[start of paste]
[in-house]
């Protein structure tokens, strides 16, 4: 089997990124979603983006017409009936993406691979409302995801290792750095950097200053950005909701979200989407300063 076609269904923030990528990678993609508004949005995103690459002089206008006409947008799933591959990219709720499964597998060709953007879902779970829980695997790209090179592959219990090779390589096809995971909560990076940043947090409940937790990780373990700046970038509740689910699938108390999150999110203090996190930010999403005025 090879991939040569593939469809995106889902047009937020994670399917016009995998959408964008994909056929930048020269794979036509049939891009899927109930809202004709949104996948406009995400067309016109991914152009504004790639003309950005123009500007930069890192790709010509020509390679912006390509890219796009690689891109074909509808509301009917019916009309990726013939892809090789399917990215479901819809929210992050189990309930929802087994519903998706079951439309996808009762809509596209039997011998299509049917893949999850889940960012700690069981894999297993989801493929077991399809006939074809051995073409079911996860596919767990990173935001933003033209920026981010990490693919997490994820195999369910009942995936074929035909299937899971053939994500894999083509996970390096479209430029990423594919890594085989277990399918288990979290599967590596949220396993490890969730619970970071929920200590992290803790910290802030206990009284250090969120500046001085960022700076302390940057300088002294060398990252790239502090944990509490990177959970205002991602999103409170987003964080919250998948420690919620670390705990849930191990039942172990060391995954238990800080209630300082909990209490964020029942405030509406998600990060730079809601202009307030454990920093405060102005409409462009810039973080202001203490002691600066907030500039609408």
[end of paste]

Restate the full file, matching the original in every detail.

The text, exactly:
[in-house]
């Protein structure tokens, strides 16, 4: 089997990124979603983006017409009936993406691979409302995801290792750095950097200053950005909701979200989407300063 076609269904923030990528990678993609508004949005995103690459002089206008006409947008799933591959990219709720499964597998060709953007879902779970829980695997790209090179592959219990090779390589096809995971909560990076940043947090409940937790990780373990700046970038509740689910699938108390999150999110203090996190930010999403005025 090879991939040569593939469809995106889902047009937020994670399917016009995998959408964008994909056929930048020269794979036509049939891009899927109930809202004709949104996948406009995400067309016109991914152009504004790639003309950005123009500007930069890192790709010509020509390679912006390509890219796009690689891109074909509808509301009917019916009309990726013939892809090789399917990215479901819809929210992050189990309930929802087994519903998706079951439309996808009762809509596209039997011998299509049917893949999850889940960012700690069981894999297993989801493929077991399809006939074809051995073409079911996860596919767990990173935001933003033209920026981010990490693919997490994820195999369910009942995936074929035909299937899971053939994500894999083509996970390096479209430029990423594919890594085989277990399918288990979290599967590596949220396993490890969730619970970071929920200590992290803790910290802030206990009284250090969120500046001085960022700076302390940057300088002294060398990252790239502090944990509490990177959970205002991602999103409170987003964080919250998948420690919620670390705990849930191990039942172990060391995954238990800080209630300082909990209490964020029942405030509406998600990060730079809601202009307030454990920093405060102005409409462009810039973080202001203490002691600066907030500039609408």